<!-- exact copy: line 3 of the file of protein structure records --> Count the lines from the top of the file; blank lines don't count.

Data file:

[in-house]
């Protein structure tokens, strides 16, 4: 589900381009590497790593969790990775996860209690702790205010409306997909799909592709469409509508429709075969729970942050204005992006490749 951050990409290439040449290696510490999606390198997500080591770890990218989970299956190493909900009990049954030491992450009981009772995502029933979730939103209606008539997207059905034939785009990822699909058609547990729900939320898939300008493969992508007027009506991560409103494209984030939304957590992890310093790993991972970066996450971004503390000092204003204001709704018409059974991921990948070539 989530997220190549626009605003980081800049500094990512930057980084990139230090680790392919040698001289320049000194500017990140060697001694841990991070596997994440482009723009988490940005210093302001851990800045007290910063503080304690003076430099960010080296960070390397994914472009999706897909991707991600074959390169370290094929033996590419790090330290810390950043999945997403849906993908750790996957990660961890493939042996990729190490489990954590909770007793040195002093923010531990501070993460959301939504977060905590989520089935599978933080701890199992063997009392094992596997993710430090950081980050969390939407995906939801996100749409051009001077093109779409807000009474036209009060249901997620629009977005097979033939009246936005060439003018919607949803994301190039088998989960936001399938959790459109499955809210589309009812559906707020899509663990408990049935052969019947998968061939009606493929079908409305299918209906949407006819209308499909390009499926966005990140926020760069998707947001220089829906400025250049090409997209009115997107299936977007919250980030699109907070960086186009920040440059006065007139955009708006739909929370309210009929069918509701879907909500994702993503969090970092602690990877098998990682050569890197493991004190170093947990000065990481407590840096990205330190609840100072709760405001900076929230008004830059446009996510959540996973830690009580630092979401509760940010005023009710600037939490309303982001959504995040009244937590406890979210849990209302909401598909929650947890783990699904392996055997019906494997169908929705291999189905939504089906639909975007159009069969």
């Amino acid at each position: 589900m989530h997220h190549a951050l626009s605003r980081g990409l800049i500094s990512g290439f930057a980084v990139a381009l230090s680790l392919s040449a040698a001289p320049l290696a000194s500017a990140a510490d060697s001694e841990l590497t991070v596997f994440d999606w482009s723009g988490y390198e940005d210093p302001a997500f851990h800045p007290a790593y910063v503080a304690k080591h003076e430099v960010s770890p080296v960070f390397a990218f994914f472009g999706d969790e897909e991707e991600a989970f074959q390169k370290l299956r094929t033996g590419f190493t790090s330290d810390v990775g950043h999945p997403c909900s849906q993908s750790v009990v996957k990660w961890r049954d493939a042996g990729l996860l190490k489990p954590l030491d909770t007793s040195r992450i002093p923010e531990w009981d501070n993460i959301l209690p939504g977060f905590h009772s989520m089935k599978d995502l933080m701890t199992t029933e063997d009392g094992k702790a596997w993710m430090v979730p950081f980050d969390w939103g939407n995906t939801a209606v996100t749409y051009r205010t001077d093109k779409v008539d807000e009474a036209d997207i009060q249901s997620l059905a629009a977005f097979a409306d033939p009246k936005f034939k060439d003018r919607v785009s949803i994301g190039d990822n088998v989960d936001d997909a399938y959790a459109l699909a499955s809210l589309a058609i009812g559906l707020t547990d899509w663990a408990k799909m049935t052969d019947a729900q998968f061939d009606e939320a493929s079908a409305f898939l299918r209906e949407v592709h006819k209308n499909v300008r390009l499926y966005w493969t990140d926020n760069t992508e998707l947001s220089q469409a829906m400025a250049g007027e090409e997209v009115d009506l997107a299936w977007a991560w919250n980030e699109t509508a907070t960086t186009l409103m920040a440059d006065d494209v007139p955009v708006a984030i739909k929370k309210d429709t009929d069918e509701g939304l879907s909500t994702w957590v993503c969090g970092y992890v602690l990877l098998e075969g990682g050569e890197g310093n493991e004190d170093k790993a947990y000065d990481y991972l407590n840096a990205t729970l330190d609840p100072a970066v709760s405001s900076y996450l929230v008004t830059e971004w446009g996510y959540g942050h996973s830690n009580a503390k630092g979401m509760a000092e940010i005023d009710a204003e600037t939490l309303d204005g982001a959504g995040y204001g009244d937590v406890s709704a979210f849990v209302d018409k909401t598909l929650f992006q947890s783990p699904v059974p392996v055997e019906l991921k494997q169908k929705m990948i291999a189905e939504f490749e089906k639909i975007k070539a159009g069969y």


């Amino acid at each position: 589900m989530h997220h190549a951050l626009s605003r980081g990409l800049i500094s990512g290439f930057a980084v990139a381009l230090s680790l392919s040449a040698a001289p320049l290696a000194s500017a990140a510490d060697s001694e841990l590497t991070v596997f994440d999606w482009s723009g988490y390198e940005d210093p302001a997500f851990h800045p007290a790593y910063v503080a304690k080591h003076e430099v960010s770890p080296v960070f390397a990218f994914f472009g999706d969790e897909e991707e991600a989970f074959q390169k370290l299956r094929t033996g590419f190493t790090s330290d810390v990775g950043h999945p997403c909900s849906q993908s750790v009990v996957k990660w961890r049954d493939a042996g990729l996860l190490k489990p954590l030491d909770t007793s040195r992450i002093p923010e531990w009981d501070n993460i959301l209690p939504g977060f905590h009772s989520m089935k599978d995502l933080m701890t199992t029933e063997d009392g094992k702790a596997w993710m430090v979730p950081f980050d969390w939103g939407n995906t939801a209606v996100t749409y051009r205010t001077d093109k779409v008539d807000e009474a036209d997207i009060q249901s997620l059905a629009a977005f097979a409306d033939p009246k936005f034939k060439d003018r919607v785009s949803i994301g190039d990822n088998v989960d936001d997909a399938y959790a459109l699909a499955s809210l589309a058609i009812g559906l707020t547990d899509w663990a408990k799909m049935t052969d019947a729900q998968f061939d009606e939320a493929s079908a409305f898939l299918r209906e949407v592709h006819k209308n499909v300008r390009l499926y966005w493969t990140d926020n760069t992508e998707l947001s220089q469409a829906m400025a250049g007027e090409e997209v009115d009506l997107a299936w977007a991560w919250n980030e699109t509508a907070t960086t186009l409103m920040a440059d006065d494209v007139p955009v708006a984030i739909k929370k309210d429709t009929d069918e509701g939304l879907s909500t994702w957590v993503c969090g970092y992890v602690l990877l098998e075969g990682g050569e890197g310093n493991e004190d170093k790993a947990y000065d990481y991972l407590n840096a990205t729970l330190d609840p100072a970066v709760s405001s900076y996450l929230v008004t830059e971004w446009g996510y959540g942050h996973s830690n009580a503390k630092g979401m509760a000092e940010i005023d009710a204003e600037t939490l309303d204005g982001a959504g995040y204001g009244d937590v406890s709704a979210f849990v209302d018409k909401t598909l929650f992006q947890s783990p699904v059974p392996v055997e019906l991921k494997q169908k929705m990948i291999a189905e939504f490749e089906k639909i975007k070539a159009g069969y």